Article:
He was the longest-serving consort to the longest-serving monarch in British history and when he died on 9th April 2021, he was only months away from his 100th birthday in June 2021.
Yes, I'm talking of Prince Philip who had returned to Windsor Castle on 16th March 2021 to be reunited with the Queen after spending a month in hospital – his longest stay. He initially received care for an infection but then underwent heart surgery for a pre-existing condition.
Prince Philip’s health had been slowly deteriorating over the past few years. He announced he was stepping down from royal engagements in May 2017, joking that he could no longer stand up.
After his death on 9th April 2021, I came to know so much about him from all the newspapers that paid tributes to him and wrote obituaries on him. Here is some of that information I gathered:
Prince Philip was born on 10th June 1921 on the Greek island of Corfu.
He was the youngest child and only son of Prince Andrew of Greece and Princess Alice of Battenberg.
That heritage made him a prince of Greece and Denmark, but the following year the family was banished from Greece after a coup.
Overcoming a lack of money, nationality and surname to marry Princess Elizabeth, the prince stayed by her side for 73 years.
Day in, day out, at thousands of engagements, Prince Philip also known as the Duke of Edinburgh could be found where protocol dictated and love determined: at the Queen’s side or a few paces behind.
The Duke never forgot his family's forced exodus from Greece, and believed monarchies must adapt to survive.
He set up informal lunches where the Queen could meet people from a broader range of backgrounds. The footmen - palace servants with a traditional uniform - stopped powdering their hair. And when he learned the palace was running a second kitchen exclusively to feed the royals, he had one shut down.
At Buckingham Palace, Prince Philip had intercoms put in so that servants no longer had to ferry written messages to his wife. He carried his own luggage, and cooked his own breakfast in his rooms with an electric frying pan - until the Queen objected to the smell.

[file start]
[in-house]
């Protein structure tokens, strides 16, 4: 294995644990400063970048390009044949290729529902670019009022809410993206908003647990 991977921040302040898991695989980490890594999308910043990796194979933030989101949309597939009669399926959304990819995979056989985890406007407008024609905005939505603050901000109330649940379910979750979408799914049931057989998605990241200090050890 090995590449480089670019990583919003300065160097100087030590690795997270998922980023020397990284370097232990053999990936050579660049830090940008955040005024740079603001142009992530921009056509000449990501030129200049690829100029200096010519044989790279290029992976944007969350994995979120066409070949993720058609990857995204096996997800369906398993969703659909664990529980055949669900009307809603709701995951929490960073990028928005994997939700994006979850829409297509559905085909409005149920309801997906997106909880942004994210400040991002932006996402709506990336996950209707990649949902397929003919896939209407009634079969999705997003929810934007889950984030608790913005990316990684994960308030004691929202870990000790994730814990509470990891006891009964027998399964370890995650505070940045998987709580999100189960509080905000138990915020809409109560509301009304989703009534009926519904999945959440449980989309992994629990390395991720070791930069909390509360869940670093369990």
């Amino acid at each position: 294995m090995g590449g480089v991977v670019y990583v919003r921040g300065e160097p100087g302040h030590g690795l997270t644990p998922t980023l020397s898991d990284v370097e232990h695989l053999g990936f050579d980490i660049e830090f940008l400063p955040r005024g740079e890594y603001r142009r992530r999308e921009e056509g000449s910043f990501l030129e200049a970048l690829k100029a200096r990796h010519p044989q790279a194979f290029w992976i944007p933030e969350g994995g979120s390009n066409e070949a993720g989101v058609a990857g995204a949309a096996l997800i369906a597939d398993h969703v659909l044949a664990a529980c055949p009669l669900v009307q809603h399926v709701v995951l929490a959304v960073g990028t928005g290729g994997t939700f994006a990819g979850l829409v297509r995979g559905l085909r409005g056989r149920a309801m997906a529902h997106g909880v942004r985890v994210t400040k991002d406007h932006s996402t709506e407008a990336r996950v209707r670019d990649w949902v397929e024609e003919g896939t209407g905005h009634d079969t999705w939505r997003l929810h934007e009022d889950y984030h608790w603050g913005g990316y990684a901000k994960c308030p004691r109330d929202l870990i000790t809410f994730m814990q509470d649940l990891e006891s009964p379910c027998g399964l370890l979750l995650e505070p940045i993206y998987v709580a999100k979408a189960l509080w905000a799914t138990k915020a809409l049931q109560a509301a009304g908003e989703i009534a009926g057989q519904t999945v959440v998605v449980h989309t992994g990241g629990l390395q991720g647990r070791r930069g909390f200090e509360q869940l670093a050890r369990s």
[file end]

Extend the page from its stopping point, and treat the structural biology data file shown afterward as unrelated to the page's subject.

As the longest-serving consort in British history, the prince took on some 22,191 solo engagements. When he retired from royal duties in 2017, he was said to be patron, president or a member of more than 780 organisations.
Accompanying the globetrotting Queen on Commonwealth tours and state visits, he visited 143 countries in an official capacity, making use of his fluent French and German.
But one of his most enduring legacies is the Duke of Edinburgh's Award, founded in 1956 at the urging of his former headmaster, Kurt Hahn.
He loved equine sports, including carriage driving, and was among the UK's top 4 polo players in the mid-1960s.
He was seen as the world's most famous husband. He and The Queen had four children:
Prince Charles, 72, Princess Anne, 70, Prince Andrew, 61, and 57-year-old Prince Edward.
Prince Philip lived long enough to see his 8 grandchildren grow up and to welcome 10 great-grandchildren.
Well, I've collated all the above information from the News Links below and so if you want to know more about him, you can click and read.
Prince Philip: the royal yang to the Queen’s yin
Prince Philip: 99 years, 143 countries and one very famous wife
Duke of Edinburgh’s job: first, second and last, never let the Queen down
My daughter has also benefitted from the Prince's legacy of DofE (Duke of Edinburgh's Award)
She participated in the activities and with her sheer hard work and determination, she won the Bronze and Silver awards, lovingly supported by her family, school and friends. Now she's busy with her A-levels and these are Covid times. I've informed her that if she wants to go for the Gold award, then she needs to achieve it by age 25 as in DofE all activities must be completed by the participant’s 25th birthday. Let's see when Covid recedes, if she proceeds....
That's all I had to share for now.
~ Aparna ~